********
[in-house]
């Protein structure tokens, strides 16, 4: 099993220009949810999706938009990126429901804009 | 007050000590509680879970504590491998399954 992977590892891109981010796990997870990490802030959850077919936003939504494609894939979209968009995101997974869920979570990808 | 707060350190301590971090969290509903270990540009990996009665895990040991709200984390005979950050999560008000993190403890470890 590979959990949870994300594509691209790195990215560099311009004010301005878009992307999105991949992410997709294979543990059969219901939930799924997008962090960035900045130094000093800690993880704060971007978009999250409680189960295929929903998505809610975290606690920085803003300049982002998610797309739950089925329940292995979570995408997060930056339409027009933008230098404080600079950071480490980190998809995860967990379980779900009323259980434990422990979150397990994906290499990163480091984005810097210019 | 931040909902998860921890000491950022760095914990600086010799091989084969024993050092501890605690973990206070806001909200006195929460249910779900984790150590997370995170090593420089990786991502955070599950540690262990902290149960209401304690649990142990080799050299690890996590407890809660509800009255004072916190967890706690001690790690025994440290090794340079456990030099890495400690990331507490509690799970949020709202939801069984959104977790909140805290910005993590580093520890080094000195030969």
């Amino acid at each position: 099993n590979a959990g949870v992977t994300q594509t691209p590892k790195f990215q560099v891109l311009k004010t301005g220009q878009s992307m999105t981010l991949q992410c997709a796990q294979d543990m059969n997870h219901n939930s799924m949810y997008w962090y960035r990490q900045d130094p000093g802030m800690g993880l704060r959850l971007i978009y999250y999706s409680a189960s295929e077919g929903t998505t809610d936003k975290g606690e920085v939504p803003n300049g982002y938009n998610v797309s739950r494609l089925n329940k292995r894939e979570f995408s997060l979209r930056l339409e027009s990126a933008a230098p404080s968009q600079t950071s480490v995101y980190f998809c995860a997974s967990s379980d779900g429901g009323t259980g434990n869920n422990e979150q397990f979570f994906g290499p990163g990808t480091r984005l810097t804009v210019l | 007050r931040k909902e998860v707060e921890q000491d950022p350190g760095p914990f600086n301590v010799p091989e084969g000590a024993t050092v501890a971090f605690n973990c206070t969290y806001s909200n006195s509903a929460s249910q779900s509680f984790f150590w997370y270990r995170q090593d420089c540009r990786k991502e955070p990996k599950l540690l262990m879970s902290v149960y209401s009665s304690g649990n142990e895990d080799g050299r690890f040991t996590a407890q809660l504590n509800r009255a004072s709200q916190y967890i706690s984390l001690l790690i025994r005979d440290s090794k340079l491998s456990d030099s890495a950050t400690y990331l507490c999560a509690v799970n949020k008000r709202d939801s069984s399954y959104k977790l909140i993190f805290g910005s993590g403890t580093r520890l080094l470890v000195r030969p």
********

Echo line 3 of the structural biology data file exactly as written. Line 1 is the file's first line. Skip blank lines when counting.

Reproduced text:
């Amino acid at each position: 099993n590979a959990g949870v992977t994300q594509t691209p590892k790195f990215q560099v891109l311009k004010t301005g220009q878009s992307m999105t981010l991949q992410c997709a796990q294979d543990m059969n997870h219901n939930s799924m949810y997008w962090y960035r990490q900045d130094p000093g802030m800690g993880l704060r959850l971007i978009y999250y999706s409680a189960s295929e077919g929903t998505t809610d936003k975290g606690e920085v939504p803003n300049g982002y938009n998610v797309s739950r494609l089925n329940k292995r894939e979570f995408s997060l979209r930056l339409e027009s990126a933008a230098p404080s968009q600079t950071s480490v995101y980190f998809c995860a997974s967990s379980d779900g429901g009323t259980g434990n869920n422990e979150q397990f979570f994906g290499p990163g990808t480091r984005l810097t804009v210019l | 007050r931040k909902e998860v707060e921890q000491d950022p350190g760095p914990f600086n301590v010799p091989e084969g000590a024993t050092v501890a971090f605690n973990c206070t969290y806001s909200n006195s509903a929460s249910q779900s509680f984790f150590w997370y270990r995170q090593d420089c540009r990786k991502e955070p990996k599950l540690l262990m879970s902290v149960y209401s009665s304690g649990n142990e895990d080799g050299r690890f040991t996590a407890q809660l504590n509800r009255a004072s709200q916190y967890i706690s984390l001690l790690i025994r005979d440290s090794k340079l491998s456990d030099s890495a950050t400690y990331l507490c999560a509690v799970n949020k008000r709202d939801s069984s399954y959104k977790l909140i993190f805290g910005s993590g403890t580093r520890l080094l470890v000195r030969p």